Let's take a closer look at some of the fun times:
Shamrock Marathon in March. As a result, my training for purely focused on that race, which I finished with a solid PR, but well out of the realm of where I had been trained to run. Harsh windy conditions set my time goal back and forced me to run at goal pace until I could no longer go. That turned out to be about 18-20 miles. I entered that race with the intent on running sub-3:10 for a BQ time and since I knew I'd have no other shot until the times got bumped down, I had to go for glory, despite the wind. Well, I proved to myself that I am willing to race a marathon, rather than just survive it. While I didn't get the time I wanted, I learned a lot about myself and how to effectively train for a marathon.
Monument Ave 10k. Though I knew my legs weren't quite recovered from the marathon, I went out at a hard pace. After noticing things weren't running properly, I shut down the system and pulled things back to cruise the last 3 miles. This was the smart decision, as I didn't want to jeopardize my future training by digging too deep of a hole just after the marathon.
About a month after the marathon, I started kicking training back into high gear with some solid workouts, including my first 5k baseline test since the marathon. I found out very quickly that my fitness was at near peak levels when I rocked a solo 19:10 5k time trial, which was only 5s off my PR. At that point, I felt like I was on top of the world and ready to crush sub-19 for the first time.
Then things came crashing down pretty quickly when I was dealt with the news that I had a chip fracture in my big toe. That meant no running for 6 weeks and having to walk around in das boot. But fear not, we got another companion to help wipe away my tears during that tough time. Tucker and I managed to go on some epic walks while trying to burn off some calories to keep my from going insane and/or getting to pudgy during my time off. Well sure enough, I only gain a lb or two, so at least I have him to thank for that, because solor 3-4 miles walks just aren't much fun at all.
After I took some time to get re-acclimated to running again I finally set my sights on a goal for the Fall. I decided that I'd make an attempt at a 10k PR. During that time, I was putting in more miles than most of my marathon training weeks and throwing down some really solid workouts. I knew a PR was in the works, it was just a matter of how fast I'd run. Turns out because of some tough scheduling conflicts, I selected a course that wasn't so ideal for fast running. Despite that, I still PR'd by more than a minute, won my age group, and just narrowly missing my goal of sub-40. Quite the comeback if you ask me!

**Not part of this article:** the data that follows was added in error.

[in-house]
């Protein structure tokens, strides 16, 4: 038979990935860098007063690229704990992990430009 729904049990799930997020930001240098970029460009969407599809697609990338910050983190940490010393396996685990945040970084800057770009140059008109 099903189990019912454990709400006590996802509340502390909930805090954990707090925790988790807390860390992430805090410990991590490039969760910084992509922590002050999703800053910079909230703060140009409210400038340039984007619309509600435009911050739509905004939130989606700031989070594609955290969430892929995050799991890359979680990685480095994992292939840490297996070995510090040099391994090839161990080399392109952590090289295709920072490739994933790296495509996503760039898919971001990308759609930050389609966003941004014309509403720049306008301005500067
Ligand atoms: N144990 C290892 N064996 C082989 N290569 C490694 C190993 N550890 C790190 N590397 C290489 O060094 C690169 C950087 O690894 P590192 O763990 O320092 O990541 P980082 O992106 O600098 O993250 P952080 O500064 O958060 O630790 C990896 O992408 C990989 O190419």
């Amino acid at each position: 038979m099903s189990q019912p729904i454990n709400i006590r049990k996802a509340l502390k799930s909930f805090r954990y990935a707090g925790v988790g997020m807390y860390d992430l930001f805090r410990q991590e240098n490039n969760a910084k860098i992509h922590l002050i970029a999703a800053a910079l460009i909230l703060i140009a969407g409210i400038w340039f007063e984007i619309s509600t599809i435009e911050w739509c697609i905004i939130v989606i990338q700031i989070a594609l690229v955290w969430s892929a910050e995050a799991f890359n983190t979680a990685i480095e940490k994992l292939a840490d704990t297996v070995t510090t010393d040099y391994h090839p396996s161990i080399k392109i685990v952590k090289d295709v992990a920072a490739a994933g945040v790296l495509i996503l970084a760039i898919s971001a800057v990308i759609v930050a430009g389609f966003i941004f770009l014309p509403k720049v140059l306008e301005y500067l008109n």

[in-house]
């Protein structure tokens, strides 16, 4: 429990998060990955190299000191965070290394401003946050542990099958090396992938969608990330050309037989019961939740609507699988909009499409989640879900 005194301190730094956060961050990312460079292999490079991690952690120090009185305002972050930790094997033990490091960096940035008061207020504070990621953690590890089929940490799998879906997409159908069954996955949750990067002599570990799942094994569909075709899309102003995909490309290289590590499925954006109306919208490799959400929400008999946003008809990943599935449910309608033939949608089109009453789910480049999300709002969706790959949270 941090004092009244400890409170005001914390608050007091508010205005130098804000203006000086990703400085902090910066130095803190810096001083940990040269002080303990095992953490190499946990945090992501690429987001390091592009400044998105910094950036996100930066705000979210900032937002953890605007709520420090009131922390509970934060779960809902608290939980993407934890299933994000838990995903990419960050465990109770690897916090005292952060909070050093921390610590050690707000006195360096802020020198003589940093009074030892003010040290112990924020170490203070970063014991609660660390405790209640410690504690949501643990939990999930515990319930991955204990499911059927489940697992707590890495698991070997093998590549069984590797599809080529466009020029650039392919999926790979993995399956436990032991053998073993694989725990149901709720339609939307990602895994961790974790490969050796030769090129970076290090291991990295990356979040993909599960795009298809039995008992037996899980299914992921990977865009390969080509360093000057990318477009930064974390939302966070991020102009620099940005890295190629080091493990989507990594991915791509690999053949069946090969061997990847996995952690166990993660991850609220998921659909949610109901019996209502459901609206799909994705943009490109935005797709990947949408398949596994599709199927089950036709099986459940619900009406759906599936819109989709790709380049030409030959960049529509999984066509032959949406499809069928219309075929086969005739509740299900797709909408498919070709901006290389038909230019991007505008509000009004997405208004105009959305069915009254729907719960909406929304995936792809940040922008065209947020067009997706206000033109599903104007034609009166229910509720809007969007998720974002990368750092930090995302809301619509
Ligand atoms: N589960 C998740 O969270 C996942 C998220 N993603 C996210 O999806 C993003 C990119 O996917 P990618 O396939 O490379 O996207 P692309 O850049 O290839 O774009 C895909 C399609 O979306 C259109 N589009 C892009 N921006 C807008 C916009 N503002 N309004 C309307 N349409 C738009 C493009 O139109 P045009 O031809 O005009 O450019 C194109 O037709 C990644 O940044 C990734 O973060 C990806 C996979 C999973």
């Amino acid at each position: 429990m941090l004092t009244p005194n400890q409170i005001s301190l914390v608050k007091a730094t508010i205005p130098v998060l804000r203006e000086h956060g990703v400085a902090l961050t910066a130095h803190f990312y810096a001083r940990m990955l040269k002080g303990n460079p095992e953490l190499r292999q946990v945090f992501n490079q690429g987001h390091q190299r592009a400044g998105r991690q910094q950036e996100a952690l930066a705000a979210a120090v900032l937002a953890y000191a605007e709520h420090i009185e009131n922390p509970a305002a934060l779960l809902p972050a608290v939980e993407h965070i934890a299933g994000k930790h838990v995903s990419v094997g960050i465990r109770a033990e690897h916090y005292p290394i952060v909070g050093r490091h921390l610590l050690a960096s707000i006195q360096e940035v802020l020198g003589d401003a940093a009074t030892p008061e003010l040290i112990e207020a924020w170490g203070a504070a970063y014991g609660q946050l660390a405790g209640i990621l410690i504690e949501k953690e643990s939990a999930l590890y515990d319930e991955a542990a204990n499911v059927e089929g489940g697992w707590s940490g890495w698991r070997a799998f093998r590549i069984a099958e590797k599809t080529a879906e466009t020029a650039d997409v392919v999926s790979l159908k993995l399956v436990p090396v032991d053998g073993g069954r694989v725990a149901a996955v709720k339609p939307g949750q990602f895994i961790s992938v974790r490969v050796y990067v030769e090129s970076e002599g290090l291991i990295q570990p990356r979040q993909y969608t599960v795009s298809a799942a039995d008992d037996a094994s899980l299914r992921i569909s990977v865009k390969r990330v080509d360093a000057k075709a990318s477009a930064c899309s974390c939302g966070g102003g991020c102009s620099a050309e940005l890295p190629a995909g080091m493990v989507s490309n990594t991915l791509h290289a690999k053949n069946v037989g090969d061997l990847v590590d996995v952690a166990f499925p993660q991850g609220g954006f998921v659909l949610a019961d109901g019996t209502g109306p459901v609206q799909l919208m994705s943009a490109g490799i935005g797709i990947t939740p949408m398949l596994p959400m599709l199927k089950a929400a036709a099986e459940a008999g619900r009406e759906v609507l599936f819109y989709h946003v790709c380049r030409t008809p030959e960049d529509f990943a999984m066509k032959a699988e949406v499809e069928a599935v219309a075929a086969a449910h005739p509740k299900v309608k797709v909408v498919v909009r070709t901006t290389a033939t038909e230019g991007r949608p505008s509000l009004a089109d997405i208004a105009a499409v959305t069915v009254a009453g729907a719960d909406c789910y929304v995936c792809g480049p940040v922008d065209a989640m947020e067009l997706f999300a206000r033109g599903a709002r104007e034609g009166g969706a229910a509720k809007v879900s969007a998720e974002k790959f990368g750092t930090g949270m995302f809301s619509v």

new changes to our family. Despite that "minor" situation, we traveled to Philly to see her rock her first 13.1 in style.
This year has been a great success for our running program. We started with approximately 50 participants willing to brave the cold winter conditions in last Winter's DTP, which increased drastically in the Fall to 150 people, many of whom were training for the Marine Corps Marathon. This Winter, we've returned a lot of the same core group, but the number has increased from last year to 100 participants. It makes me so happy to be able to work with such a fun, dedicated group of people who are equally passionate about running as I am. As we continue to spend more time together, I've developed some great friendships along the way. Just thinking about their races gets me more jazzed up than anything I do myself. The motivation to help them achieve their goals gives me the strength to push hard when things get tough.
Year Over Year Comparison
Obviously, with the toe injury taking a big chunk of time out of my running, my miles weren't quite what they could have been. With 6 weeks in the boot, and another month of running a max of up to 10 minutes, I am pretty excited to see that I was able to maintain a pretty consistent mileage total, with a lot of great, quality workouts.
Here are the stats from the previous years:
2009: 942 miles
2010: 1374 miles
2011: 1230 miles
Add in those missed months and that total would have been a bit over 1500 miles on the year. While I didn't have a stated goal of 1500 miles, I considered that a very reasonable year over year increase. Moving forward, I like to be at around 1500 miles. I don't see too much more of a need to run that many more miles than I already am, so as long as I am somewhat consistent in my training, I think that is a reasonable goal. Oh and yea, I guess some of my time might be devoted to this so I don't want to set too unrealistic goals.
Looking forward to a happy and healthy 2012!
How about you?